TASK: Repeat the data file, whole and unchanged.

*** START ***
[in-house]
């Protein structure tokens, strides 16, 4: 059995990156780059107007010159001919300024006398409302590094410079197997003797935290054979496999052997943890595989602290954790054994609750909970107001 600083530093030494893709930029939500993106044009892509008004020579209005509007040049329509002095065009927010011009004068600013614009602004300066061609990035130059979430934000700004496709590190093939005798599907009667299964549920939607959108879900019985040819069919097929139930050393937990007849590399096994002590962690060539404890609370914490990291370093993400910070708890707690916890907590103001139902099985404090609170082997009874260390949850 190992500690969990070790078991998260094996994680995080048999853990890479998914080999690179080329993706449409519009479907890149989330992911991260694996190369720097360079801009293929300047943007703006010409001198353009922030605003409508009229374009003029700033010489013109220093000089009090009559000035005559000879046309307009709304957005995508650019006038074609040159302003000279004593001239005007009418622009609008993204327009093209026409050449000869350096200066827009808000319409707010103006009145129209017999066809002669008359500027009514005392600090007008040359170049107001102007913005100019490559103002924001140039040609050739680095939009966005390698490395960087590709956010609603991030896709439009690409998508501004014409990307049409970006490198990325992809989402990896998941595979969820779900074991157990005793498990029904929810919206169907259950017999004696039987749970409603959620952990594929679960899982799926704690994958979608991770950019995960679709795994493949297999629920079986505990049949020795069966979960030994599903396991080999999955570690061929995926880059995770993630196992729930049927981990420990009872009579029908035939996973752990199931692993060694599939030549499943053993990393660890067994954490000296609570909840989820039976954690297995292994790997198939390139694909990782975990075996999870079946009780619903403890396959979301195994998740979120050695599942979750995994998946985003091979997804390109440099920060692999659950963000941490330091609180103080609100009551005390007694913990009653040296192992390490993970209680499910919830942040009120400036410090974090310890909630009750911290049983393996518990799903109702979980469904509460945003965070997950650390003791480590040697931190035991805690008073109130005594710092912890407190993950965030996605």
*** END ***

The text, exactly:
[in-house]
């Protein structure tokens, strides 16, 4: 059995990156780059107007010159001919300024006398409302590094410079197997003797935290054979496999052997943890595989602290954790054994609750909970107001 600083530093030494893709930029939500993106044009892509008004020579209005509007040049329509002095065009927010011009004068600013614009602004300066061609990035130059979430934000700004496709590190093939005798599907009667299964549920939607959108879900019985040819069919097929139930050393937990007849590399096994002590962690060539404890609370914490990291370093993400910070708890707690916890907590103001139902099985404090609170082997009874260390949850 190992500690969990070790078991998260094996994680995080048999853990890479998914080999690179080329993706449409519009479907890149989330992911991260694996190369720097360079801009293929300047943007703006010409001198353009922030605003409508009229374009003029700033010489013109220093000089009090009559000035005559000879046309307009709304957005995508650019006038074609040159302003000279004593001239005007009418622009609008993204327009093209026409050449000869350096200066827009808000319409707010103006009145129209017999066809002669008359500027009514005392600090007008040359170049107001102007913005100019490559103002924001140039040609050739680095939009966005390698490395960087590709956010609603991030896709439009690409998508501004014409990307049409970006490198990325992809989402990896998941595979969820779900074991157990005793498990029904929810919206169907259950017999004696039987749970409603959620952990594929679960899982799926704690994958979608991770950019995960679709795994493949297999629920079986505990049949020795069966979960030994599903396991080999999955570690061929995926880059995770993630196992729930049927981990420990009872009579029908035939996973752990199931692993060694599939030549499943053993990393660890067994954490000296609570909840989820039976954690297995292994790997198939390139694909990782975990075996999870079946009780619903403890396959979301195994998740979120050695599942979750995994998946985003091979997804390109440099920060692999659950963000941490330091609180103080609100009551005390007694913990009653040296192992390490993970209680499910919830942040009120400036410090974090310890909630009750911290049983393996518990799903109702979980469904509460945003965070997950650390003791480590040697931190035991805690008073109130005594710092912890407190993950965030996605």